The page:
Predictions for the theater in the 1990s? Certainly.
1--It will continue to exist. Some theater people seem to need reassurance about that. They are hereby reassured. If the movies weren’t able to put the theater out of business; if records couldn’t do it; if radio and TV couldn’t; if the VCR couldn’t (the big challenge of the 1980s)--it is a pretty tough form.
It is sometimes thought of as an old-fashioned form. This is to confuse the container with the thing contained. The play may be old-fashioned, but there’s nothing old-fashioned about watching a play. If this is true, then it’s also out of date to watch Michael Jackson at Dodger Stadium. Live performer plus live audience equals heat. That won’t change in the next decade. But:
2--Theater will face dangers. We mentioned one of them in last week’s column: self-censorship. When playwrights start deciding not to write that play because it will only get them into hot water, then the theater is in hot water. It’s time for the National Endowment for the Arts to treat artistic freedom as something to be proud of rather than as something to halfway apologize for. How ironic that just as the Soviet artist gets the censor off his back, the American artist has to start worrying about offending Southern congressmen.
Another danger for theater in the ‘90s: rising ticket prices. This is especially a danger on Broadway. Top Broadway ticket price in 1979 was $27.80. Today it is $55. Certainly the cost of living went up over the period, but not that much. This is a fine way to push the intelligent, not necessarily affluent audience to the video store. On the brighter side:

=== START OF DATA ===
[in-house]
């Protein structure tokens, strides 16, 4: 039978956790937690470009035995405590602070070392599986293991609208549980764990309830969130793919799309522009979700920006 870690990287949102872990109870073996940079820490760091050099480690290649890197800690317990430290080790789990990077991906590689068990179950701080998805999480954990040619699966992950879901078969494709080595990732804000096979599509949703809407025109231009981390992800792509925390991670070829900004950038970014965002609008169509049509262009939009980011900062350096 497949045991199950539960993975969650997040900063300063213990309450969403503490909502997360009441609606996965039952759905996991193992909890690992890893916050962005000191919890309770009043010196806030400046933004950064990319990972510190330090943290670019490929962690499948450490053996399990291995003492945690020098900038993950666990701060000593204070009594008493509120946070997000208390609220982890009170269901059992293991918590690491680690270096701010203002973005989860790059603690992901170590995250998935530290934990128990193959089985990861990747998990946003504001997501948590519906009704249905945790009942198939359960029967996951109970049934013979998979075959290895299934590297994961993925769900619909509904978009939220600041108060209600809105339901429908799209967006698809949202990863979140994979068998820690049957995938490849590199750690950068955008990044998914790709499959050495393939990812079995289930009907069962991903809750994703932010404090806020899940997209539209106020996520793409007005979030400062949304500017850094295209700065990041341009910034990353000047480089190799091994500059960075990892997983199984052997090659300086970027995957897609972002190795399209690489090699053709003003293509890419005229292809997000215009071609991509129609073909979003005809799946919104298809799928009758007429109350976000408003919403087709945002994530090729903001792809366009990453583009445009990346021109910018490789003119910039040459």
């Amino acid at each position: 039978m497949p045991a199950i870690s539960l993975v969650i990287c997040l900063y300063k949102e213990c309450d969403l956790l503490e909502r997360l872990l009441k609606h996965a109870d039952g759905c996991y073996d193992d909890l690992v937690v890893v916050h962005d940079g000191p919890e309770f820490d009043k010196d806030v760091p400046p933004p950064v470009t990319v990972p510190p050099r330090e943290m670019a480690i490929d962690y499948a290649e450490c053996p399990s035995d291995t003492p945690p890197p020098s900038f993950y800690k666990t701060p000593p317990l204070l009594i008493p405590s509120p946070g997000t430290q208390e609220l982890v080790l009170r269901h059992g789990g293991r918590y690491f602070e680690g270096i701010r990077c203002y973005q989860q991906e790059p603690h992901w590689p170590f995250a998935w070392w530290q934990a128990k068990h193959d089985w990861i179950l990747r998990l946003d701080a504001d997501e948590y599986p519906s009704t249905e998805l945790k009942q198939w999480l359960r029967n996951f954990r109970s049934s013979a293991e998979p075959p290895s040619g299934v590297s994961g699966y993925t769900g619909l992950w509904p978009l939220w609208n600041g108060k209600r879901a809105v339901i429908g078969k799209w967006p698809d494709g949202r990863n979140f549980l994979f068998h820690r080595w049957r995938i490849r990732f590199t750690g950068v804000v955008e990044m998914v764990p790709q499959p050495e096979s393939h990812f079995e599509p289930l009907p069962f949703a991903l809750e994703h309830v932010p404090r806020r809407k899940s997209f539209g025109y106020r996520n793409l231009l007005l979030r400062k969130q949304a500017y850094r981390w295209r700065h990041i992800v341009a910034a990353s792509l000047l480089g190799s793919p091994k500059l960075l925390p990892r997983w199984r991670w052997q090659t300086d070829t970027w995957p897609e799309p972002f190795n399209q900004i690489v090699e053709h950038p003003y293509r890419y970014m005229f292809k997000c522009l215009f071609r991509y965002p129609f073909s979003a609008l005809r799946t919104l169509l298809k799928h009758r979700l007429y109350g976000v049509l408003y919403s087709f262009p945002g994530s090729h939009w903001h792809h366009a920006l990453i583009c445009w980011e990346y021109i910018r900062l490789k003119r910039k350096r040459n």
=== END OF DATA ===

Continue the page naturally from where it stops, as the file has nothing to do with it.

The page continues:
3--The decentralization of the American theater will continue. Roughly twice as many Americans attend shows at resident theaters like the Mark Taper Forum and the Los Angeles Theatre Center as attend them on Broadway--15 million to 7 million or 8 million. The resident theaters offer reasonable ticket prices (a $28 top at the Taper), strong acting, superior design and scripts that do not insult the intelligence.
Here is the real American theater and our playwrights are writing for it. Robert Anderson, author of “Tea and Sympathy,” used to say that a playwright could make a killing in the theater, but not a living. Not true today. Canadian playwright George F. Walker received a dozen resident-theater productions of his “Nothing Sacred” in 1987 without benefit of a New York showing. Bill Cain’s “Stand-Up Tragedy” (which also premiered at the Taper) is building a similar national audience this season. Prediction: One day in the 1990s, the Pulitzer Prize for drama will go to a play produced in Denver or Minneapolis, and the New York Times will declare that resident theater has come of age. Actually, it did so years ago.
At the same time, the ‘90s could see: